Buy-Sell Agreements for Closely Held and Family Business Owners has been reviewed by Investment Executive magazine, the premier publication for investment advisers in Canada. George Hartman provides interesting insights for investment advisers in this review, which states, in part:
A few factors have come together recently to make the timing perfect for financial advisors to read Christopher Mercer’s Buy-Sell Agreements for Closely Held and Family Business Owners: How To Know Your Agreement Will Work Without Triggering It. This is a book that fully explores the intricacies of buy/sell agreements and the potential dangers buried beneath the legalese in most of the agreements currently in place.
Hartman refers to the aging nature of the investment adviser population (recall my recent post on pent up transaction demand) and the economic meltdown of 2008 as important factors. He notes that investment advisers, like the rest of us, have transactional needs, and that the absence of a good buy-sell agreement can create undesired outcomes.
He goes on to note:
Setting aside the technical details, which are also well addressed in this book, here are some of the compelling observations the author, a highly regarded business valuation expert, makes. They should galvanize anyone with an existing buy/sell agreement, or anyone contemplating one, into action:
- Most existing agreements have not been updated with sufficient regularity to reflect the realities of the business today. People have come and gone from the firm, valuations have changed, interests and energy have waxed and waned, government regulations and tax rules have made original decisions less preferable today.
- Most valuations pit partners against each other in a high-stakes betting game; if the valuation is inappropriately low (as many are because they have not been updated), you’re betting on the other guy leaving the partnership first so you can get a bargain. If it is inappropriately high, you’re betting on yourself being the first one out so you or your family get maximum value.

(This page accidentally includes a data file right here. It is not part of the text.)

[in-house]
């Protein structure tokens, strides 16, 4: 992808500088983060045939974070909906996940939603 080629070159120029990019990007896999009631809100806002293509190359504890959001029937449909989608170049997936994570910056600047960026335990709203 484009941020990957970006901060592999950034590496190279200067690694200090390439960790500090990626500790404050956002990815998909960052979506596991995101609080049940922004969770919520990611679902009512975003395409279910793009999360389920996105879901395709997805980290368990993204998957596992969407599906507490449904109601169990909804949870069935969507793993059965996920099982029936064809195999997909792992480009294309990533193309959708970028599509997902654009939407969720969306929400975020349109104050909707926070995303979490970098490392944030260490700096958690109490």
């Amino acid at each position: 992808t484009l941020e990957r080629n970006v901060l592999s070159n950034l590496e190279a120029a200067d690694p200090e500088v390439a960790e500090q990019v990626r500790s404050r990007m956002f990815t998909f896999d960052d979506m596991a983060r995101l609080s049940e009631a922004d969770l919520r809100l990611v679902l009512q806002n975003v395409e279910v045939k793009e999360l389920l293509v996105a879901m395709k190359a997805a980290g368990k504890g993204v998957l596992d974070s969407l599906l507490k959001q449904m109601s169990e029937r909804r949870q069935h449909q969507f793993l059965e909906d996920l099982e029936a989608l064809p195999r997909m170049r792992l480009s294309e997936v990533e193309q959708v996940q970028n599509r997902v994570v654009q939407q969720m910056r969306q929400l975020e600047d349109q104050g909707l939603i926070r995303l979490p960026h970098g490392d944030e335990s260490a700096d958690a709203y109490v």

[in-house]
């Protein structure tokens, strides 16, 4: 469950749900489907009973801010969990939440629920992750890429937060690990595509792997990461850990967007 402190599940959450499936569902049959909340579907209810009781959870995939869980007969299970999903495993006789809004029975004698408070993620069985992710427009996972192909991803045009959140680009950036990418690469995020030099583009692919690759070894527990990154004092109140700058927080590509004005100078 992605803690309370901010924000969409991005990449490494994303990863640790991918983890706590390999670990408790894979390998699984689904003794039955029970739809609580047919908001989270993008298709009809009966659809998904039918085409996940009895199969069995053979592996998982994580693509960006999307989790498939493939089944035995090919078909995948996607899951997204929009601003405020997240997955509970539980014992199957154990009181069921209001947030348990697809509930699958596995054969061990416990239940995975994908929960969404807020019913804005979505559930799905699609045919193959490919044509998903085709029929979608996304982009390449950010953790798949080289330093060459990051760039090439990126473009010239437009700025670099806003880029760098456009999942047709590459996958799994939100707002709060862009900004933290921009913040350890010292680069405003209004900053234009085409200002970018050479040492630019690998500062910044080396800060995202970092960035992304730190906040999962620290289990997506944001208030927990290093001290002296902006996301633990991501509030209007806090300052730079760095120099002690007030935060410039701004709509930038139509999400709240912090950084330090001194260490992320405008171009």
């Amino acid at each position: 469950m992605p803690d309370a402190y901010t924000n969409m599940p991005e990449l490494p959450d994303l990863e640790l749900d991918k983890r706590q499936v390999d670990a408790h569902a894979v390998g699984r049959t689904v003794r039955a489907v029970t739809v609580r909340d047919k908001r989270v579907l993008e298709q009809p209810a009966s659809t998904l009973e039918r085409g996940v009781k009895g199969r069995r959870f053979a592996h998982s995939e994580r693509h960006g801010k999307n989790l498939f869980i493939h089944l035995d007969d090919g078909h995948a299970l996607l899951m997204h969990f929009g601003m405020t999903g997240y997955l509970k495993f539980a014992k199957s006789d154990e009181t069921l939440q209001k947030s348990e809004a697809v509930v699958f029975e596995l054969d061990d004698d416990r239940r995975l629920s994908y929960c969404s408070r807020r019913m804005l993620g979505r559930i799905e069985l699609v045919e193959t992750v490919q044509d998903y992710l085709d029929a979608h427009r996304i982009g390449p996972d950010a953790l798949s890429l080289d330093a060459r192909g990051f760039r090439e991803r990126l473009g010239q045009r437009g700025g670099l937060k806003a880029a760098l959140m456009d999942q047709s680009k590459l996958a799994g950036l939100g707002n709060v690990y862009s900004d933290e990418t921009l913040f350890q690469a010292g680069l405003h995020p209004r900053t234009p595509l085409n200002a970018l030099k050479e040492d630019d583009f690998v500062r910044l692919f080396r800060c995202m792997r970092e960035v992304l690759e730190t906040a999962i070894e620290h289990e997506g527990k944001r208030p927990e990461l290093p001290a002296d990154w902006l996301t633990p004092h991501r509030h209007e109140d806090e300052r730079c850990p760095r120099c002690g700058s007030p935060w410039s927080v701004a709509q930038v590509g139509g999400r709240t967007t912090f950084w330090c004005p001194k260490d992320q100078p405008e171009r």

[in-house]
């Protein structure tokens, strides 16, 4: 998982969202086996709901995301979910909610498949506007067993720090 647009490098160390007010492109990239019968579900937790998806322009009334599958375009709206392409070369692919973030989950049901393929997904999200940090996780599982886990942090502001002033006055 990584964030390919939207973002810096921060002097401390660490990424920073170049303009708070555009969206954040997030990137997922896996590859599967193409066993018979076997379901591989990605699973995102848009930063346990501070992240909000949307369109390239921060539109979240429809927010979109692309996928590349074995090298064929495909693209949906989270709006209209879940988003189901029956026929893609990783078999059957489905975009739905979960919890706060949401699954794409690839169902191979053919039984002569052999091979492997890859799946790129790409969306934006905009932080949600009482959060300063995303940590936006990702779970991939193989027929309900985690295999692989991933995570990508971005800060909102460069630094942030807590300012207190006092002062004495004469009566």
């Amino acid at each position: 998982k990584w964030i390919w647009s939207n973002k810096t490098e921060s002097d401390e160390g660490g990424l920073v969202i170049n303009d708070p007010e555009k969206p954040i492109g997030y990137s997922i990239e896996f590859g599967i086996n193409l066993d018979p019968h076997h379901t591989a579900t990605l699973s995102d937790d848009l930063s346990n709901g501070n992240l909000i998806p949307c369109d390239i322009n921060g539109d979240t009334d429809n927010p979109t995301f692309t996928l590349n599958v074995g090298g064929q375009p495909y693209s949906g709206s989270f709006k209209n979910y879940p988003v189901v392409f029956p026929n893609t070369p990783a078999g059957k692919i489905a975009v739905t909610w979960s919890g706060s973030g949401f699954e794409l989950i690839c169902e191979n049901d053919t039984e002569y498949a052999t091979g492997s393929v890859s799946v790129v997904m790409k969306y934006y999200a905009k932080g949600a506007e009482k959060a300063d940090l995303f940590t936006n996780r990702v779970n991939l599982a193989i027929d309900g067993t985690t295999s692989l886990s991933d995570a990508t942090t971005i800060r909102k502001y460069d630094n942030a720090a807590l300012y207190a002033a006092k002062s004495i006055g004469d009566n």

- Despite the intellectual acceptance that a buy/sell agreement is important, on an emotional level, many partners don’t want to think that anything will actually happen to them that would trigger the agreement’s provisions. After all, the partners had entered into the partnership based on mutual trust, respect and long-term visions. However, as Mercer notes, “bad things happen to good people, too.”
- The agreement must contemplate more than simply what happens to someone’s share of the business in the event of death or disability. A few of the other “D” words to be considered: dishonesty (loss of trust), disillusionment (lack of optimism), disaffection (loss of interest), dissatisfaction (loss of fun), divorce (loss of assets), disqualification (loss of licence), deadlock (lack of agreement) and discredit (low valuation of a partner’s contribution).
Hartman recommends the book to investment advisers as a guide to avoid some of the threats noted above. I would add to that recommendation that investment advisers can also use the book as a tool to talk to their aging business owner clients.
Read the review, Book Lands at Right Time, in its entirety. Order Buy-Sell Agreements for Closely Held and Family Business Owners. Share it with your clients and friends — good things come in threes. Quantity discounts available.
Thank you George Hartman!